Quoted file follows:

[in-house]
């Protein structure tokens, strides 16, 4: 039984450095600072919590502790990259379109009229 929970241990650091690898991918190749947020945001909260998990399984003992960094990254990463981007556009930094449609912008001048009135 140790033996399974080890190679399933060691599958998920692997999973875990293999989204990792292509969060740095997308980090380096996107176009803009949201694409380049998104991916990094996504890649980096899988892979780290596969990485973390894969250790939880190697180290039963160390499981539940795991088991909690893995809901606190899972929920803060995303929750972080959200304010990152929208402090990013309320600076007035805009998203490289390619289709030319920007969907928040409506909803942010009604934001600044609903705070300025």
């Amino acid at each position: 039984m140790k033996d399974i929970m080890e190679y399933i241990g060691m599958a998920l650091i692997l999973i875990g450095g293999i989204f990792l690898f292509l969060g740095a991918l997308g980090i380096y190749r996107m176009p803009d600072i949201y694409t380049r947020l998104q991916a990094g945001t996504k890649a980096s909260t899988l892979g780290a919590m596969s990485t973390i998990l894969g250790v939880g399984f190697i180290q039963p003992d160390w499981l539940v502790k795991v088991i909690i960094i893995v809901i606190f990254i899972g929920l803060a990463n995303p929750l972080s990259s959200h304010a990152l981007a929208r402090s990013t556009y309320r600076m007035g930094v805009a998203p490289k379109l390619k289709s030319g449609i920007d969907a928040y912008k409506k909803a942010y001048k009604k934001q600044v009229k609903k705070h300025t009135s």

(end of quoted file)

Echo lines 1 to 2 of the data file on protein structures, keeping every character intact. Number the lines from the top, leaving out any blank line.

[in-house]
């Protein structure tokens, strides 16, 4: 039984450095600072919590502790990259379109009229 929970241990650091690898991918190749947020945001909260998990399984003992960094990254990463981007556009930094449609912008001048009135 140790033996399974080890190679399933060691599958998920692997999973875990293999989204990792292509969060740095997308980090380096996107176009803009949201694409380049998104991916990094996504890649980096899988892979780290596969990485973390894969250790939880190697180290039963160390499981539940795991088991909690893995809901606190899972929920803060995303929750972080959200304010990152929208402090990013309320600076007035805009998203490289390619289709030319920007969907928040409506909803942010009604934001600044609903705070300025």